And I realize I'm making it sound like homework and vegetables, dry and schematic. It's schematic, maybe, but not dry. Foxes is very much a slow burn, but it pays off, picking up more and more momentum as it winds its way through an increasingly convoluted plot, and desperation seizes villains who become more and more willing to take extreme measures. Foxes, however dour its prognosis of the American Way, remains a shockingly fun movie—with more emphasis on the "shocking" part than the "fun," I suppose, but it's an amazingly watchable film. Hellman's dialogue is perfect chamber drama material, with its petty backbiters who mostly all hate each other but remain bound by blood and commerce and compelled to pretend otherwise. It's frequently abrasively funny. It's sometimes even bleakly hilarious: I don't know if it was even in Hellman's play, but my favorite grace note arrives when Oscar's idiot failson Leo (Carl Benton Reid)—who's become, almost by accident, the lynchpin of the plot—finds his uncle's wheelchair while he's waiting for the man to die, and just starts fucking around with it, up to and including popping a wheelie. It reminds me—in a good way, I mean—of my favorite parts of the old daytime soaps, where the evil rich plotted and schemed against one another. But no daytime soap was ever directed by William Wyler, written by Lillian Hellman, shot by Gregg Toland, or starred Bette Davis.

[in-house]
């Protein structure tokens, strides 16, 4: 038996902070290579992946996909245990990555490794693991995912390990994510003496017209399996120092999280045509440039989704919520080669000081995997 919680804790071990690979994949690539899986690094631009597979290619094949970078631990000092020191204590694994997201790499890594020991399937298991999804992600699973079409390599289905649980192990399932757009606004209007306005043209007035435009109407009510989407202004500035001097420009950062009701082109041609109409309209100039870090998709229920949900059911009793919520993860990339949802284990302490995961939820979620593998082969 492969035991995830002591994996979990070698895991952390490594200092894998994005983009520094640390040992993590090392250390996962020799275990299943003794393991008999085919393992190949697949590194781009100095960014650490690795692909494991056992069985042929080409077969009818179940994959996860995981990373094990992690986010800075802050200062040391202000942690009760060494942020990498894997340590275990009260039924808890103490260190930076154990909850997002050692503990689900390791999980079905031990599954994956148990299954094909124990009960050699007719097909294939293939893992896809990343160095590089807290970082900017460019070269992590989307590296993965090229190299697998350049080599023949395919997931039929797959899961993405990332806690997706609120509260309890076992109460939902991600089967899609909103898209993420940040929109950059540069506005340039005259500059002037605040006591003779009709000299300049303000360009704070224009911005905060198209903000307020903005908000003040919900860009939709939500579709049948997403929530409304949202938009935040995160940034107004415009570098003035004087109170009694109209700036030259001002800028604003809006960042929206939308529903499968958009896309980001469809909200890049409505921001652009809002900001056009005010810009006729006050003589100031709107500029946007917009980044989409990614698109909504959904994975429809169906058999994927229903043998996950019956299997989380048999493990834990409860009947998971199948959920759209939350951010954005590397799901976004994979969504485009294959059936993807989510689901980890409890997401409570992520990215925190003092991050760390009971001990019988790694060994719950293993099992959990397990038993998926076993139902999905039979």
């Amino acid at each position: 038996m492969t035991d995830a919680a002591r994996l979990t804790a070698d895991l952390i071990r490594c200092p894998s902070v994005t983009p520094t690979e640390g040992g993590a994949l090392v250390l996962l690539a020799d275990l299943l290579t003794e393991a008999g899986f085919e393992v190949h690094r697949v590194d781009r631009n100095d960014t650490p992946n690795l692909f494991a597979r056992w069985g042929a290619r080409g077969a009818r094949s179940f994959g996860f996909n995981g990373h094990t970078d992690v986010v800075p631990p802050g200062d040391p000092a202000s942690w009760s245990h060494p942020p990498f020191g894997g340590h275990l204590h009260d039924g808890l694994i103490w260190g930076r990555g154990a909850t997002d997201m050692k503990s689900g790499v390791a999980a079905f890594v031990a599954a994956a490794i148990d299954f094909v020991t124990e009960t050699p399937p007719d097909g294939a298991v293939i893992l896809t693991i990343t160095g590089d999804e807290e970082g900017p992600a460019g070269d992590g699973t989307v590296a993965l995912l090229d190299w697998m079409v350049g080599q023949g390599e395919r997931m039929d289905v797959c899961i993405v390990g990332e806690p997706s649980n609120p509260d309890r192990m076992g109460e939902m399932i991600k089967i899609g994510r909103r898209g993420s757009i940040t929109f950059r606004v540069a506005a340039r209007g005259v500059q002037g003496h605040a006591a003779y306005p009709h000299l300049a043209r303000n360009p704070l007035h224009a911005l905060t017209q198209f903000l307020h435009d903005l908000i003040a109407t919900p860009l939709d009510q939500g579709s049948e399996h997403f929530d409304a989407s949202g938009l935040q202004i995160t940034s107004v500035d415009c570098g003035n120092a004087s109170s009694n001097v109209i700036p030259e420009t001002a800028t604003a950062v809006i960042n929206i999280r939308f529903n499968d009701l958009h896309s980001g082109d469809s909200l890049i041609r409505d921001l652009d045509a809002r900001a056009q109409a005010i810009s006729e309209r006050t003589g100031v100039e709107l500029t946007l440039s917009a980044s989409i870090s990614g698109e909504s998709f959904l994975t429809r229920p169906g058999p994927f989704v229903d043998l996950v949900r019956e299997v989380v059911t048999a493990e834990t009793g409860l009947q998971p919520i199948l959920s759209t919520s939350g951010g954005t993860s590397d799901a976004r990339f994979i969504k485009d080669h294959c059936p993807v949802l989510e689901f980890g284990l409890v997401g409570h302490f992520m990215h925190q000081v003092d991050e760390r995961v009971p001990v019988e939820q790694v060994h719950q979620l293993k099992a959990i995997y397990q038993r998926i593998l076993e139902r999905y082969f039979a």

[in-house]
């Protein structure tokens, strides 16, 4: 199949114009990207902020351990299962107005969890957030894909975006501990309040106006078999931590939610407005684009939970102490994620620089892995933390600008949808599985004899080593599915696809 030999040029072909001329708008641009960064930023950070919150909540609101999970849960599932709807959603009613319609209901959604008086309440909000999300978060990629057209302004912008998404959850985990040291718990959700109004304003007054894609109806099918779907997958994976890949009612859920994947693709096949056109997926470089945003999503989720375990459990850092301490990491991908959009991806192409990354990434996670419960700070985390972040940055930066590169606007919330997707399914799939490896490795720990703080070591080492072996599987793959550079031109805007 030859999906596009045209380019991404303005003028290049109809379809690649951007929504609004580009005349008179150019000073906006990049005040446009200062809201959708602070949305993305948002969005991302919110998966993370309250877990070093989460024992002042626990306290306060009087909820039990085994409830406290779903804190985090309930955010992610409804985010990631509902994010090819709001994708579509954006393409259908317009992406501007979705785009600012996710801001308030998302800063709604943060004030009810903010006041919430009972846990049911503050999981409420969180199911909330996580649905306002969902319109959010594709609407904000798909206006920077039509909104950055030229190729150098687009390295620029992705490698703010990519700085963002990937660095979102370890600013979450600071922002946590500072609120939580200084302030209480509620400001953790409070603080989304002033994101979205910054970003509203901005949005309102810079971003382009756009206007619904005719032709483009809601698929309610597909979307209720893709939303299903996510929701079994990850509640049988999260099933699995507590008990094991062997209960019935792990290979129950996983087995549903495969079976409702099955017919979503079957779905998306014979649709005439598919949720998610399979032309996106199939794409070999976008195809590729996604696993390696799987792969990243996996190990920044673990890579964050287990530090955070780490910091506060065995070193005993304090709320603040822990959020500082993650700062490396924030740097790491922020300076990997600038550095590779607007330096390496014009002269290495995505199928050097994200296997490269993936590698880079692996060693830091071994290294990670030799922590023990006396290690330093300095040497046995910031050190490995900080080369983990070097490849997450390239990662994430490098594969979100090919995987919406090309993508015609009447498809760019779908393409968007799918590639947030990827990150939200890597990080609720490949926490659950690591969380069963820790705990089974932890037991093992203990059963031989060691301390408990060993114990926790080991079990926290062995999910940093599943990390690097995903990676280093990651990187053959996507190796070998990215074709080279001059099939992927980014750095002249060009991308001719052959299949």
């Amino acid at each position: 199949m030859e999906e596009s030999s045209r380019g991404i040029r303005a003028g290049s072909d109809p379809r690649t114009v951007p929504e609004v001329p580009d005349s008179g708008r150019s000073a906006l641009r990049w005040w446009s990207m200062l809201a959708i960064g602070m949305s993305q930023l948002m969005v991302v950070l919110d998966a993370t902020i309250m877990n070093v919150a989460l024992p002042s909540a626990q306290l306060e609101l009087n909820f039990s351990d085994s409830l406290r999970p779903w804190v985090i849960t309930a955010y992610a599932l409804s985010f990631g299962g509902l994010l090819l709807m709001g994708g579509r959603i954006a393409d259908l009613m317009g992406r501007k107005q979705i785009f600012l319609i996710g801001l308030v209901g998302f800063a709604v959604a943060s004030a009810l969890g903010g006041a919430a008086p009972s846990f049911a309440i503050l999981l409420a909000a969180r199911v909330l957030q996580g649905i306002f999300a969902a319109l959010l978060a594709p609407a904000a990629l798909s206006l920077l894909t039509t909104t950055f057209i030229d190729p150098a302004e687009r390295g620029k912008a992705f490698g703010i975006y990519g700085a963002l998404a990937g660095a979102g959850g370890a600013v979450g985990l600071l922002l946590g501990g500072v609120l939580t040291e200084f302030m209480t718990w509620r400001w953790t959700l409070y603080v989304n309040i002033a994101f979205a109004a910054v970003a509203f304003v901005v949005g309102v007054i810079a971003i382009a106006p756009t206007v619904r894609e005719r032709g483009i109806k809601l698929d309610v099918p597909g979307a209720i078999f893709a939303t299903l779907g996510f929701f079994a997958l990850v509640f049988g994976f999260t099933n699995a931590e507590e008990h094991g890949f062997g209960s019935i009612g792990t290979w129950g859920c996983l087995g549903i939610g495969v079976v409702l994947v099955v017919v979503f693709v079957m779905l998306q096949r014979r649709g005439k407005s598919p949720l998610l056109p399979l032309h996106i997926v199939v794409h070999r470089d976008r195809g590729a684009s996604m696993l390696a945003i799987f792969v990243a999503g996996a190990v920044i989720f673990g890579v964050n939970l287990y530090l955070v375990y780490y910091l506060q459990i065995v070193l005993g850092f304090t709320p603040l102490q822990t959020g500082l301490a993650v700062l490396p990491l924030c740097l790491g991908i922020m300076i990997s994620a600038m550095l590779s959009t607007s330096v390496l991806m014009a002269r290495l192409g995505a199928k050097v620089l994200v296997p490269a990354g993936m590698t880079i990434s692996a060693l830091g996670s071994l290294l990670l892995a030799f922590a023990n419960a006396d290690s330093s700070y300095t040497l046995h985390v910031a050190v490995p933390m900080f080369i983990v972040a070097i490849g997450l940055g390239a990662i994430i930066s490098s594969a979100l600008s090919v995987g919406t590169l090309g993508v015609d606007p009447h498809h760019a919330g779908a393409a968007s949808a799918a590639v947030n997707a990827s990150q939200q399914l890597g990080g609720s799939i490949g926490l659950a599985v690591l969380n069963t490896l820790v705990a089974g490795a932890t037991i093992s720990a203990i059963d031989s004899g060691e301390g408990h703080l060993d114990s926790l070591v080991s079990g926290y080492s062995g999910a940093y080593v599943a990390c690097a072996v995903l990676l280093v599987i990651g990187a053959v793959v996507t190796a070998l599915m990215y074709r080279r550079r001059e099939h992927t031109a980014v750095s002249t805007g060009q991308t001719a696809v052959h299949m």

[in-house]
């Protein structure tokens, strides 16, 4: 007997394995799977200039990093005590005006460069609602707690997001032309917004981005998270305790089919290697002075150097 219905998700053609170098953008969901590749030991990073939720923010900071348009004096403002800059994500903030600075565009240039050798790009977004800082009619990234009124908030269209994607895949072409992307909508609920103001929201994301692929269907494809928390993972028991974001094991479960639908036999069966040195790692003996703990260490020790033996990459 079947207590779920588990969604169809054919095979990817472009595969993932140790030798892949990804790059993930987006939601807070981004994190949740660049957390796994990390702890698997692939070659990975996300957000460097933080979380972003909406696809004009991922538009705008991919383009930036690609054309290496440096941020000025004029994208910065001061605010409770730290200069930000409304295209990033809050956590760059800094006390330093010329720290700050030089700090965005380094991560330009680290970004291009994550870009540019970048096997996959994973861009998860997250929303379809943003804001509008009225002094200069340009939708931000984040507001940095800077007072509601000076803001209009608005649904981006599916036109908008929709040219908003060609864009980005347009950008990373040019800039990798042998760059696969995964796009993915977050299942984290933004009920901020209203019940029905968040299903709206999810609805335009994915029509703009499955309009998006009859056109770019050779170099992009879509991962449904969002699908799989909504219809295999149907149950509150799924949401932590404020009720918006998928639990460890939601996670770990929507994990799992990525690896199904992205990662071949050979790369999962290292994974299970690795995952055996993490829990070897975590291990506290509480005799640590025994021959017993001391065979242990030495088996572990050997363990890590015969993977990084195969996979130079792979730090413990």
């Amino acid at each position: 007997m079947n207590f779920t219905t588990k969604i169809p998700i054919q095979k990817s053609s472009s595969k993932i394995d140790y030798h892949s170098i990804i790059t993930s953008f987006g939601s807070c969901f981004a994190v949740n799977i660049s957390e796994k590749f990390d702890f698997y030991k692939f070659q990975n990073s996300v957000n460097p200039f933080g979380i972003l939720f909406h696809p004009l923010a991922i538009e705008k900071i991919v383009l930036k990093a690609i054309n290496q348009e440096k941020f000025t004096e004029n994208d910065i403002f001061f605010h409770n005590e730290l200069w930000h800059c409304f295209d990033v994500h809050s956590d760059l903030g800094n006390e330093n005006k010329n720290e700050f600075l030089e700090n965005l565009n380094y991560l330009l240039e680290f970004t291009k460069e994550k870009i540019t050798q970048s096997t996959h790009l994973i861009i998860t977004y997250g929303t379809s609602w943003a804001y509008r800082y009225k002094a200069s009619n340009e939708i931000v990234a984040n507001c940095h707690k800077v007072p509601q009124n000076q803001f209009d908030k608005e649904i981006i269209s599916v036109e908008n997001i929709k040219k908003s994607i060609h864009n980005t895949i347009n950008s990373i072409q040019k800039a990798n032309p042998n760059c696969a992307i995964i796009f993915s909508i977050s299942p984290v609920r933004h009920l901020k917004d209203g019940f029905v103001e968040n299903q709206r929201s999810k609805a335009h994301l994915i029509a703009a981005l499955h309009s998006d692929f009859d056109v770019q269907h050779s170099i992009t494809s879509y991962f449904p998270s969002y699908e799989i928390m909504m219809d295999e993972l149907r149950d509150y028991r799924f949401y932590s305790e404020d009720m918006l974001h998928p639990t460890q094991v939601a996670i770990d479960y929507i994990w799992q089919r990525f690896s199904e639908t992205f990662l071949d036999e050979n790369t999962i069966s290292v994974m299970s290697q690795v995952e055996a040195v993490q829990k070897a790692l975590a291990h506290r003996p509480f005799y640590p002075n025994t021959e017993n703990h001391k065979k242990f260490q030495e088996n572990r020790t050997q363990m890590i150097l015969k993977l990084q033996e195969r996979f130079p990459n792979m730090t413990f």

I mean, yes, of course Davis, but Foxes is animated by an extraordinary cast all around despite characters that are, by design, largely one-dimensional in conception—amongst the principals, there's barely anyone who so much as threatens to be less than great, and I would not blame Wright for expressing such egregious pie-eyed naievete when that's also Alexandra's arc, nor Collinge for a certain overly-theatrical quality to Birdie that's noticeable but I wouldn't necessarily call a weakness, and would be hard to avoid anyway with Birdie's personality, let alone Birdie's big weeping monologue, which is still the most affecting, humane thing in the film. Indeed, both women were nominated for Best Supporting Actress, which I expect is one reason why out of nine nominations Foxes managed to win exactly zero.